Well, Euphorbia was brought up so I guess now I have to comment! :-)
I’ve been in favor of breaking up Euphorbia for a long time and Chamaesyce, Pedilanthus, Monadenium, Synadenium, Tithymalus, and others have been recognized. This taxonomic battle has been going on since at least the early 1800s and became quite a back and forth during the 1900s with various experts either deciding to lump all but the more divergent forms together or split out dubious groups. Few considered all genera that are now in Euphorbia to be in one genus but preferred subfamilial taxa like tribe or subtribe (see Euphorbiinae). There are several things we now know that get in the way, though.
The most basic way to explain the situation is that you have a body plan shared throughout much of the genus with many alterations from and reversions back to that form (viz. subg. Esula and sect. Nummulariopsis) in all four major clades such that there is little cohesion except at monophyletic tips where noval characteristics have developed (like C4 photosynthesis Chamaesyce/sect. Anisophyllum or spurred cyathia in Pedilanthus/sect. Crepidaria). In other words, you can recognize the noval groups at genus level, but only if you recognize two groups that have very similar body plans as different genera too. In otherwords, if the more conserved members across three of the four clades went extinct, you might be able to split them easy enough. But with them extant, you can’t really do that cleanly.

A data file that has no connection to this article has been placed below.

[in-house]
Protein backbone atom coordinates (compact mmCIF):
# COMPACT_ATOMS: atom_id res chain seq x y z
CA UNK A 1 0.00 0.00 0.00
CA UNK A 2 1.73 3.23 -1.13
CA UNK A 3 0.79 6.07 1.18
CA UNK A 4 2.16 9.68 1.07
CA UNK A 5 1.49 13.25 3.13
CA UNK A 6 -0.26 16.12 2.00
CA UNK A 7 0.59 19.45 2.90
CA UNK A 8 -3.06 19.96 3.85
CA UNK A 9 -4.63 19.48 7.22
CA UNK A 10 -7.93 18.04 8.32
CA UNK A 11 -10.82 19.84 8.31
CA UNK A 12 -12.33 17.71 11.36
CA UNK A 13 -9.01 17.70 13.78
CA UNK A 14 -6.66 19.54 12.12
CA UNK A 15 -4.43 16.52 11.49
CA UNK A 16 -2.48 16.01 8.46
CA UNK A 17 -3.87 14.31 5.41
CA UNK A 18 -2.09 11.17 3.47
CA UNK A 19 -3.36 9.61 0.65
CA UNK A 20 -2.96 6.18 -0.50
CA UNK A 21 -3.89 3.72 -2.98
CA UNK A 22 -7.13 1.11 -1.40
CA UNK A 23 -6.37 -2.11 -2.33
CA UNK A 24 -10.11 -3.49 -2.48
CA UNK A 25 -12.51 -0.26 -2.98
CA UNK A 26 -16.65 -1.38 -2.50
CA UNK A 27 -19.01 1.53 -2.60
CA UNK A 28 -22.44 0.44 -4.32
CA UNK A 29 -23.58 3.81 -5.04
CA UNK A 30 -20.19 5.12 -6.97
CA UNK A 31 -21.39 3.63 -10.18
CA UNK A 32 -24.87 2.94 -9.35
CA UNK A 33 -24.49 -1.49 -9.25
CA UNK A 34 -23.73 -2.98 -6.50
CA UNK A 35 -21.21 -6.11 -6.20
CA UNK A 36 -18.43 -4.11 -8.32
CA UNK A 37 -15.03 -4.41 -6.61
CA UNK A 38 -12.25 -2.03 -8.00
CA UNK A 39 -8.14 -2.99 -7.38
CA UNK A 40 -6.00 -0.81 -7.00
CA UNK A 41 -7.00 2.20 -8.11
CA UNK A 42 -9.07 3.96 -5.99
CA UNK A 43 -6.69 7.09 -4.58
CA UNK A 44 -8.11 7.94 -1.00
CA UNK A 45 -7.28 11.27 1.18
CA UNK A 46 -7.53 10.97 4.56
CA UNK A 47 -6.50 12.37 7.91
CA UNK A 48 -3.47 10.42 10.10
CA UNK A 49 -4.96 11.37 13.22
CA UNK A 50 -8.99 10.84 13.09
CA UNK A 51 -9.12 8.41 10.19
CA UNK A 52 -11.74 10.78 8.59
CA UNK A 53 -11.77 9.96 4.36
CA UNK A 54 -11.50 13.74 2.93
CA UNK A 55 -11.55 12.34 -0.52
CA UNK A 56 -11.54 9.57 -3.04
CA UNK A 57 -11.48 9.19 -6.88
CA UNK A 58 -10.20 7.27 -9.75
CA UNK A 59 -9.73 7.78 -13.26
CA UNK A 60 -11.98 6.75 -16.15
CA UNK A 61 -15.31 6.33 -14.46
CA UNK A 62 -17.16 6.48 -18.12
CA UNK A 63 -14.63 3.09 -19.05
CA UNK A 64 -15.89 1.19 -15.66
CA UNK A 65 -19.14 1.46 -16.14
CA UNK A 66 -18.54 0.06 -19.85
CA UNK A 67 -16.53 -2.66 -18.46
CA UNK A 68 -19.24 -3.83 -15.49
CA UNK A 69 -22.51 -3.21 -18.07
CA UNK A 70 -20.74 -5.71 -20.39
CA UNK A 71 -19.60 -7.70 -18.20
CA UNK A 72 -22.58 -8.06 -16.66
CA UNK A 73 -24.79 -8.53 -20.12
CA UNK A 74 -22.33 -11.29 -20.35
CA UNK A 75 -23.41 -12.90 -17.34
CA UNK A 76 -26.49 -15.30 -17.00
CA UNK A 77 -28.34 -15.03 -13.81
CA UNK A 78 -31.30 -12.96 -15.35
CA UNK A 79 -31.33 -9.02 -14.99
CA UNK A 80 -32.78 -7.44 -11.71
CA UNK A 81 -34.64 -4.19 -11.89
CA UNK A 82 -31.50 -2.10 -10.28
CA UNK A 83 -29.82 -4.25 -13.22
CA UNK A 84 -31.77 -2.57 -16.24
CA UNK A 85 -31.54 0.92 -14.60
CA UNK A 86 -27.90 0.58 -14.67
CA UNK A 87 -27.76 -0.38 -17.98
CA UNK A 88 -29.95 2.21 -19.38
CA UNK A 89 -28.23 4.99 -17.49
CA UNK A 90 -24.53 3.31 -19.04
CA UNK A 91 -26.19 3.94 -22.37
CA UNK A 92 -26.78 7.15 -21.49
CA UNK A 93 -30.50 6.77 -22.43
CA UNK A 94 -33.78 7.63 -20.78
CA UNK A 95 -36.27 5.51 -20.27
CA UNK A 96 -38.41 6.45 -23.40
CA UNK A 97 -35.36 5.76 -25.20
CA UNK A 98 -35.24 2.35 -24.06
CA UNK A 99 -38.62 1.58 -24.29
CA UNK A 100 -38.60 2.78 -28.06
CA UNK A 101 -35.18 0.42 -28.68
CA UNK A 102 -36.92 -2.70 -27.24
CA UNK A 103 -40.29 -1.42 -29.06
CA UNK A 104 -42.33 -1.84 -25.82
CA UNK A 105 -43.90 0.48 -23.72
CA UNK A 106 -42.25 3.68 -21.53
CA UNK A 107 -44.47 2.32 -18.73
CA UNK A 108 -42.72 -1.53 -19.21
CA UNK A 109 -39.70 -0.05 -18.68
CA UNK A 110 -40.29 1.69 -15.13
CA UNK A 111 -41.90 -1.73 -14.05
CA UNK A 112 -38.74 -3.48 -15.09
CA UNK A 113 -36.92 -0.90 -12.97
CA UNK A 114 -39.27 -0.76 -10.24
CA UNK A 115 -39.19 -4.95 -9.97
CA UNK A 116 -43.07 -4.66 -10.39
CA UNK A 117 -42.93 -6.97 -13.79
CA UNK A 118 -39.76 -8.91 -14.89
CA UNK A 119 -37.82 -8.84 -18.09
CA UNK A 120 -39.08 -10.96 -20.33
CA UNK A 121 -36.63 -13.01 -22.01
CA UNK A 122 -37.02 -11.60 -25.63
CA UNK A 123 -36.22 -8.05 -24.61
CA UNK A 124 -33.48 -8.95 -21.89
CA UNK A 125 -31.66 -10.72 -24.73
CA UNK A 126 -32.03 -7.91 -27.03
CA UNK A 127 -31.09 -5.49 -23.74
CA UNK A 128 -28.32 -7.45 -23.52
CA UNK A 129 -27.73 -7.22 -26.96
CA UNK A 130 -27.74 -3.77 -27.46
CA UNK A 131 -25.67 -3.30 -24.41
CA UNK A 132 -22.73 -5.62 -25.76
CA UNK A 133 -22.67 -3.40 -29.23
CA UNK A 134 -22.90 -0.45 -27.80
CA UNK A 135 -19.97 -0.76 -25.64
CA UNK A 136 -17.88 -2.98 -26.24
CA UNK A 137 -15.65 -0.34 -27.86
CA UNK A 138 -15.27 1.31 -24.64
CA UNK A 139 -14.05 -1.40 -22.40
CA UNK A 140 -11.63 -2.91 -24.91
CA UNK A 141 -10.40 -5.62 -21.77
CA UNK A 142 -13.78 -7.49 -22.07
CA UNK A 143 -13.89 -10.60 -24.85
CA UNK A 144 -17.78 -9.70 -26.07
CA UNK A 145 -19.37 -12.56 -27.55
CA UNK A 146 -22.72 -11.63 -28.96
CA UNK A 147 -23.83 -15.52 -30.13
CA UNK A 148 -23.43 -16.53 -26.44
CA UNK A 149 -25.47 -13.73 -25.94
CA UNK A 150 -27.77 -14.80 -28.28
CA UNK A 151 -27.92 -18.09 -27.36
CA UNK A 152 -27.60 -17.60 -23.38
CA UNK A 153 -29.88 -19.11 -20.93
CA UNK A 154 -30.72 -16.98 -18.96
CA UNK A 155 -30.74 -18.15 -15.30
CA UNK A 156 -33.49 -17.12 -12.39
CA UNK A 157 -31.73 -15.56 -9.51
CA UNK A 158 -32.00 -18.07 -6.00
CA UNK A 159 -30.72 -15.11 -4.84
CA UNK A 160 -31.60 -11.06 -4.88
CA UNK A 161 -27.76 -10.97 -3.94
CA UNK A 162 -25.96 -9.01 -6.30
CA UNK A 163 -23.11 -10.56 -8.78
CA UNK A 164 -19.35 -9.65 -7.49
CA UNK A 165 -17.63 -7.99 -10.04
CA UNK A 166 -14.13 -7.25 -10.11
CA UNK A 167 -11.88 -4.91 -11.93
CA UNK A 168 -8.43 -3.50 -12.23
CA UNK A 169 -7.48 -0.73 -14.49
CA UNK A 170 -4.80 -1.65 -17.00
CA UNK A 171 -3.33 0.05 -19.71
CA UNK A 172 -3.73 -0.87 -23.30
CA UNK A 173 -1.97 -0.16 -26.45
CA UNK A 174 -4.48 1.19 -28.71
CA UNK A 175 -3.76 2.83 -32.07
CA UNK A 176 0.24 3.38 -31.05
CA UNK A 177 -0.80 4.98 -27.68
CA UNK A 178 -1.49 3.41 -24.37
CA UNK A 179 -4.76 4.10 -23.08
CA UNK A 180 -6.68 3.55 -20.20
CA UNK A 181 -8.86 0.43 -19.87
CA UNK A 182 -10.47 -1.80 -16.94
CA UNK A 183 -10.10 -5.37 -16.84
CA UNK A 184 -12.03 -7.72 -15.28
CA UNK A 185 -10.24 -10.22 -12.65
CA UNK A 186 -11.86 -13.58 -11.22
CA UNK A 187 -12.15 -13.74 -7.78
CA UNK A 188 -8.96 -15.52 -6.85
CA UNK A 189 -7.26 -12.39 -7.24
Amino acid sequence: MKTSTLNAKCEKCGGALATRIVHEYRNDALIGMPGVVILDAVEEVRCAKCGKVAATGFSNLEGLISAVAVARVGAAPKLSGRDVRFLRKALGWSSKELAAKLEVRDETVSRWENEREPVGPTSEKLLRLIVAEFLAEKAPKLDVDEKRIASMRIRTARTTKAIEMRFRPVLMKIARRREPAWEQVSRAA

A more familiar example is the problem of recognizing birds at the same taxonomic rank as reptiles when birds “are” reptiles in that they descended from and are nested within reptiles. The phylogenetic term is paraphyletic. Personally, I’m one of a those weird taxonomists that think it might be worth accepting paraphyletic taxa, but the vast majority frown on that position.